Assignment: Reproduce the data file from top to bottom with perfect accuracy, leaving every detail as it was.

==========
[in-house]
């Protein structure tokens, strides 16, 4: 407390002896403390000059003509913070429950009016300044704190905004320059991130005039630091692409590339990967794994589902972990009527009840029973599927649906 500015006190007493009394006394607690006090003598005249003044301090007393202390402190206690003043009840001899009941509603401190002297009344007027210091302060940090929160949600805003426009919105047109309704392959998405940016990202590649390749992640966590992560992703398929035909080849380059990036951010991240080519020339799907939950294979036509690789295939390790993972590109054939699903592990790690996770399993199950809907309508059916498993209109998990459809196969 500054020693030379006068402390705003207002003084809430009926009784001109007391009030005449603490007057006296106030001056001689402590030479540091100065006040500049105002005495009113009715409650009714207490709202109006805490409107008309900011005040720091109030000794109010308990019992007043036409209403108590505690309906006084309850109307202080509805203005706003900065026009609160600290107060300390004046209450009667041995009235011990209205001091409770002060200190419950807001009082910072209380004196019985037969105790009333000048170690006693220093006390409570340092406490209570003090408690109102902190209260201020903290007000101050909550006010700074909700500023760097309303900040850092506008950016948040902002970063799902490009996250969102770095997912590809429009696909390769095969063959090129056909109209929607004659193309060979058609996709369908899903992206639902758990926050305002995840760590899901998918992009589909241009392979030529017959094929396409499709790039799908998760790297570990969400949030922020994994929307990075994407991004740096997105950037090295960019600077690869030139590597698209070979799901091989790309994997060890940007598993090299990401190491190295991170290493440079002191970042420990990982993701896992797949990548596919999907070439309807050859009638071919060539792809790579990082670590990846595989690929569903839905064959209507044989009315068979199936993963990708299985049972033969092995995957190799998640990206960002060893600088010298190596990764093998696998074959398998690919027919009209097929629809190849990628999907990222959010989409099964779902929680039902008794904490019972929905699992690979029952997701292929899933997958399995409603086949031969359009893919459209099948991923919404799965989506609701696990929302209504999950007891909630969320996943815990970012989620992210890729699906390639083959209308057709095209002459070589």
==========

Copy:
[in-house]
């Protein structure tokens, strides 16, 4: 407390002896403390000059003509913070429950009016300044704190905004320059991130005039630091692409590339990967794994589902972990009527009840029973599927649906 500015006190007493009394006394607690006090003598005249003044301090007393202390402190206690003043009840001899009941509603401190002297009344007027210091302060940090929160949600805003426009919105047109309704392959998405940016990202590649390749992640966590992560992703398929035909080849380059990036951010991240080519020339799907939950294979036509690789295939390790993972590109054939699903592990790690996770399993199950809907309508059916498993209109998990459809196969 500054020693030379006068402390705003207002003084809430009926009784001109007391009030005449603490007057006296106030001056001689402590030479540091100065006040500049105002005495009113009715409650009714207490709202109006805490409107008309900011005040720091109030000794109010308990019992007043036409209403108590505690309906006084309850109307202080509805203005706003900065026009609160600290107060300390004046209450009667041995009235011990209205001091409770002060200190419950807001009082910072209380004196019985037969105790009333000048170690006693220093006390409570340092406490209570003090408690109102902190209260201020903290007000101050909550006010700074909700500023760097309303900040850092506008950016948040902002970063799902490009996250969102770095997912590809429009696909390769095969063959090129056909109209929607004659193309060979058609996709369908899903992206639902758990926050305002995840760590899901998918992009589909241009392979030529017959094929396409499709790039799908998760790297570990969400949030922020994994929307990075994407991004740096997105950037090295960019600077690869030139590597698209070979799901091989790309994997060890940007598993090299990401190491190295991170290493440079002191970042420990990982993701896992797949990548596919999907070439309807050859009638071919060539792809790579990082670590990846595989690929569903839905064959209507044989009315068979199936993963990708299985049972033969092995995957190799998640990206960002060893600088010298190596990764093998696998074959398998690919027919009209097929629809190849990628999907990222959010989409099964779902929680039902008794904490019972929905699992690979029952997701292929899933997958399995409603086949031969359009893919459209099948991923919404799965989506609701696990929302209504999950007891909630969320996943815990970012989620992210890729699906390639083959209308057709095209002459070589």